13. Nature in the City.

    ERIC Educational Resources Information Center

    Ferbert, Mary Lou

    1981-01-01

    Describes a science program developed by the Cleveland Museum of Natural History, "Nature in the City," in which students and teachers learn together about the natural community surrounding their school. Includes program's rationale, list of "adventures," and methods. Discusses strategies of Sherlock Holmes'"adventure" focusing on animal tracks…

  14. Nature in the City.

    ERIC Educational Resources Information Center

    Ferbert, Mary Lou

    1981-01-01

    Describes a science program developed by the Cleveland Museum of Natural History, "Nature in the City," in which students and teachers learn together about the natural community surrounding their school. Includes program's rationale, list of "adventures," and methods. Discusses strategies of Sherlock Holmes'"adventure" focusing on animal tracks…

  15. A synthetic derivative of the natural product rocaglaol is a potent inhibitor of cytokine-mediated signaling and shows neuroprotective activity in vitro and in animal models of Parkinson's disease and traumatic brain injury.

    PubMed

    Fahrig, T; Gerlach, I; Horváth, E

    2005-05-01

    Many acute and chronic neurodegenerative diseases are characterized by a localized inflammatory response and constitutive activation of the transcription factors nuclear factor-kappa B (NF-kappa B) and activator protein-1 (AP-1) as well as their upstream activating signaling cascades. Ample evidence indicates the implication of these processes in the pathogenesis of several diseases of the central nervous system. In this study, we show that a synthetic derivative of the natural product rocaglaol (compound A) displays potent anti-inflammatory properties in human endothelial and murine glial cells in vitro. Compound A inhibited cytokine- and lipopolysaccharide-induced release of various cytokines/chemokines and of nitric oxide as well as expression of the adhesion molecule endothelial leukocyte adhesion molecule-1 and the inducible enzymes nitric-oxide synthase and cyclooxygenase-2. As shown by immunocytochemistry and immunoblotting, compound A inhibited NF-kappa B and AP-1 activity in mixed glial cultures. Compound A exhibited neuroprotective activity in vitro and in vivo. 1-Methyl-4-phenylpyridinium-induced damage of mesencephalic dopaminergic neurons was significantly decreased, and long-term treatment of 1-methyl-4-phenyl-1,2,3,6,-tetrahydropyridine-injected mice with compound A significantly and dose-dependently reduced dopaminergic neuronal cell death. In addition, shortterm application of compound A to rats suffering from traumatic brain injury induced by subdural hematoma resulted in a significant reduction of the cerebral infarct volume. These results suggest that by inhibiting NF-kappa B and AP-1 signaling, compound A is able to reduce tissue inflammation and neuronal cell death, resulting in significant neuroprotection in animal models of neurodegeneration.

  16. Antivirals against animal viruses.

    PubMed

    Villa, T G; Feijoo-Siota, L; Rama, J L R; Ageitos, J M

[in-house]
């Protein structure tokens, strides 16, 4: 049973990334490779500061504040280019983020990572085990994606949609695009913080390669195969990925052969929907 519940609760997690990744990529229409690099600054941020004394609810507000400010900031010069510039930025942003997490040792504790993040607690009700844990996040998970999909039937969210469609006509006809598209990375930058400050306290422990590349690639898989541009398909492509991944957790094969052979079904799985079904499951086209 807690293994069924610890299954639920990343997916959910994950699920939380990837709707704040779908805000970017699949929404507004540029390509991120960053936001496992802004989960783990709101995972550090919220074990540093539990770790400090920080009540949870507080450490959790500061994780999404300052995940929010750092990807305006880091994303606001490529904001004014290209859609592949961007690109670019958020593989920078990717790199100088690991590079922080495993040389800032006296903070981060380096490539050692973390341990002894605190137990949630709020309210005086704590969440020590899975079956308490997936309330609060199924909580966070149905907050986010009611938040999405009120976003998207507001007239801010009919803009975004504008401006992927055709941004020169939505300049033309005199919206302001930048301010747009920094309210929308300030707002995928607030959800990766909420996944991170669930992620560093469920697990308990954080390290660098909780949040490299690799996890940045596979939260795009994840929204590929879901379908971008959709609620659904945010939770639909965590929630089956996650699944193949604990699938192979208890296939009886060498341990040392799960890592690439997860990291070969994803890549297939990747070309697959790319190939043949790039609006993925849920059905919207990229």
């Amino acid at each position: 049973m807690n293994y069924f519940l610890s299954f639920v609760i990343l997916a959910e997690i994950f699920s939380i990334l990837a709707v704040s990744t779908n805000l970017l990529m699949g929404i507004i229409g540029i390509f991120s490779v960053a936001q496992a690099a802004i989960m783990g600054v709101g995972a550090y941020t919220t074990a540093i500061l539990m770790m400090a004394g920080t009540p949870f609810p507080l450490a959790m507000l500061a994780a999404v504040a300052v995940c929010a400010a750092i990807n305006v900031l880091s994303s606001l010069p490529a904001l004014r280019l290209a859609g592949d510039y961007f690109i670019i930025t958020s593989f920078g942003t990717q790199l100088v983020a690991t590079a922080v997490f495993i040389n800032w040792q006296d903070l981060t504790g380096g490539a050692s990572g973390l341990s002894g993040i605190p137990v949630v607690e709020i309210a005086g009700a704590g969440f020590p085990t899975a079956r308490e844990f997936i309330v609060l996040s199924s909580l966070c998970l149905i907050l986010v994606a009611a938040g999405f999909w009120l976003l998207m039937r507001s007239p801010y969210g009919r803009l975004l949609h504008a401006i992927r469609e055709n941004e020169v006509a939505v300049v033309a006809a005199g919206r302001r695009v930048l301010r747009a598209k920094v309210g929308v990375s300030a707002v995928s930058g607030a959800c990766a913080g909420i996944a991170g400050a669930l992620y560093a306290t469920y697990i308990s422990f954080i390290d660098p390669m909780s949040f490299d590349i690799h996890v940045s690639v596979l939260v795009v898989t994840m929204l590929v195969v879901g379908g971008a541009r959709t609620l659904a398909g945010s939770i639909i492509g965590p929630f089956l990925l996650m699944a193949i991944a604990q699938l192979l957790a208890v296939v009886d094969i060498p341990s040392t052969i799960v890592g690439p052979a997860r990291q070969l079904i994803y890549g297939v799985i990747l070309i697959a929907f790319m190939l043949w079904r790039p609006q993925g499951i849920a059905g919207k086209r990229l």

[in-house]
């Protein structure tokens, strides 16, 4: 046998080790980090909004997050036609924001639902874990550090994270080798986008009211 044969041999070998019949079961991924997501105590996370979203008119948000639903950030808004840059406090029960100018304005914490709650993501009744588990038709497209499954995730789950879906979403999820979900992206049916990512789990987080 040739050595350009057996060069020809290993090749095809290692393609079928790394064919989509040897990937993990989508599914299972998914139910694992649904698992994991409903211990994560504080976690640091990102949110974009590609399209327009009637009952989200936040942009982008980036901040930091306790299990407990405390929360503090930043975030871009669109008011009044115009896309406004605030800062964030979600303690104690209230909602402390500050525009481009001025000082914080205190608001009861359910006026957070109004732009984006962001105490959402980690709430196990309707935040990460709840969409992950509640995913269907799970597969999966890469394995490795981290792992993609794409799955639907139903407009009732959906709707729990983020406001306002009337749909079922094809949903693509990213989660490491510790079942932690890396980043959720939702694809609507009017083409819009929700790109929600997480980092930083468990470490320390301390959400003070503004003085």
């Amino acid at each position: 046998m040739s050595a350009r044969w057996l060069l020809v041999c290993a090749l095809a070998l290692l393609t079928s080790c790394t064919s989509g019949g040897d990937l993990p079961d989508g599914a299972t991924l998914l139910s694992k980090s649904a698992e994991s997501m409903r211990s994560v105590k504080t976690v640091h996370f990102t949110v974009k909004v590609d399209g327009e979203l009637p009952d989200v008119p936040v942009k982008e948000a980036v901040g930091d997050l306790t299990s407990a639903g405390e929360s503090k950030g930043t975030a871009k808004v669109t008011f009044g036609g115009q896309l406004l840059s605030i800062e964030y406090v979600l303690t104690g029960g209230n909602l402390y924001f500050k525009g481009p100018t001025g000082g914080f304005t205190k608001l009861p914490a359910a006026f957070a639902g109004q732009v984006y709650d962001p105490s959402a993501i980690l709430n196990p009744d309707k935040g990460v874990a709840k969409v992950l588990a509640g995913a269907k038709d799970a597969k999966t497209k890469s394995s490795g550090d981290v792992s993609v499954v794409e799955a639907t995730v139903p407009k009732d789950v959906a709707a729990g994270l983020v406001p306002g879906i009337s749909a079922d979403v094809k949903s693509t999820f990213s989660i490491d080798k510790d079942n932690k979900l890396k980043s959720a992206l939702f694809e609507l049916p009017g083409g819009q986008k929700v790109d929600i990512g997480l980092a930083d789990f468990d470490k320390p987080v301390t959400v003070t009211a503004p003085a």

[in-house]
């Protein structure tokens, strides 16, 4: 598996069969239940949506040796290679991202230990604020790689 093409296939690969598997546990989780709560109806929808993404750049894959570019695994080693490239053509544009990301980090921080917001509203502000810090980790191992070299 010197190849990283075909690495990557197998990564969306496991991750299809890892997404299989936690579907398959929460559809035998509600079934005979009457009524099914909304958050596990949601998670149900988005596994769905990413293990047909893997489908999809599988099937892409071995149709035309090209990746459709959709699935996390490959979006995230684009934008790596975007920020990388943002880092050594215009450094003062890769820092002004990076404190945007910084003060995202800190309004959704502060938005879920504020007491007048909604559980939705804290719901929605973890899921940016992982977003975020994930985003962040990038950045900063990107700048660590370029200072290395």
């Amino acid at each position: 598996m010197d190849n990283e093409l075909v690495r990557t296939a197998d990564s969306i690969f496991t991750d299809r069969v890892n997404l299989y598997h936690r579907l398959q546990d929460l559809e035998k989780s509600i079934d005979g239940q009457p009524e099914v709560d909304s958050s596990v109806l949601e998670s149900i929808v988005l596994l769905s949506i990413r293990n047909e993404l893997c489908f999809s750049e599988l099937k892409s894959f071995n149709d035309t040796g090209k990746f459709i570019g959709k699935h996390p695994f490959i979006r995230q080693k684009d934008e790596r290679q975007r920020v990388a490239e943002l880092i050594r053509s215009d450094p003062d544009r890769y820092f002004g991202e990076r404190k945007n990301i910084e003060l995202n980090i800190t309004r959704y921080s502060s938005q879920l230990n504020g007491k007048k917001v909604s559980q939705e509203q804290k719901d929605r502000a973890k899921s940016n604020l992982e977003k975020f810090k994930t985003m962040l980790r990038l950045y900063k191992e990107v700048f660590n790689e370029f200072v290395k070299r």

2016-09-30

    Antivirals are compounds used since the 1960s that can interfere with viral development. Some of these antivirals can be isolated from a variety of sources, such as animals, plants, bacteria or fungi, while others must be obtained by chemical synthesis, either designed or random. Antivirals display a variety of mechanisms of action, and while some of them enhance the animal immune system, others block a specific enzyme or a particular step in the viral replication cycle. As viruses are mandatory intracellular parasites that use the host's cellular machinery to survive and multiply, it is essential that antivirals do not harm the host. In addition, viruses are continually developing new antiviral resistant strains, due to their high mutation rate, which makes it mandatory to continually search for, or develop, new antiviral compounds. This review describes natural and synthetic antivirals in chronological order, with an emphasis on natural compounds, even when their mechanisms of action are not completely understood, that could serve as the basis for future development of novel and/or complementary antiviral treatments.

  17. Transmissible encephalopathies in animals.

    PubMed Central

    Kimberlin, R H

    1990-01-01

    Scrapie in sheep and goats is the best known of the transmissible encephalopathies of animals. The combination of maternal transmission of infection and long incubation periods effectively maintains the infection in flocks. A single sheep gene (Sip) controls both experimental and natural scrapie and the discovery of allelic markers could enable the use of sire selection in the control of the natural disease. Studies of experimental rodent scrapie show that neuroinvasion occurs by spread of infection from visceral lymphoreticular tissues along nerve fibers to mid-thoracic cord. The slowness of scrapie is due to restrictions on replication and cell-to-cell spread of infection affecting neuroinvasion and subsequent neuropathogenesis. Probably both stages in mice are controlled by Sinc gene, the murine equivalent of Sip. The glycoprotein PrP may be the normal product of Sinc gene. Posttranslationally modified PrP forms the disease specific "scrapie associated fibrils" and may also be a constituent of the infectious agent. Scrapie-like diseases have been reported in mink and several species of ruminants including cattle. All of them may be caused by the recycling of scrapie infected sheep material in animal feed. The human health implications are discussed. PMID:2407328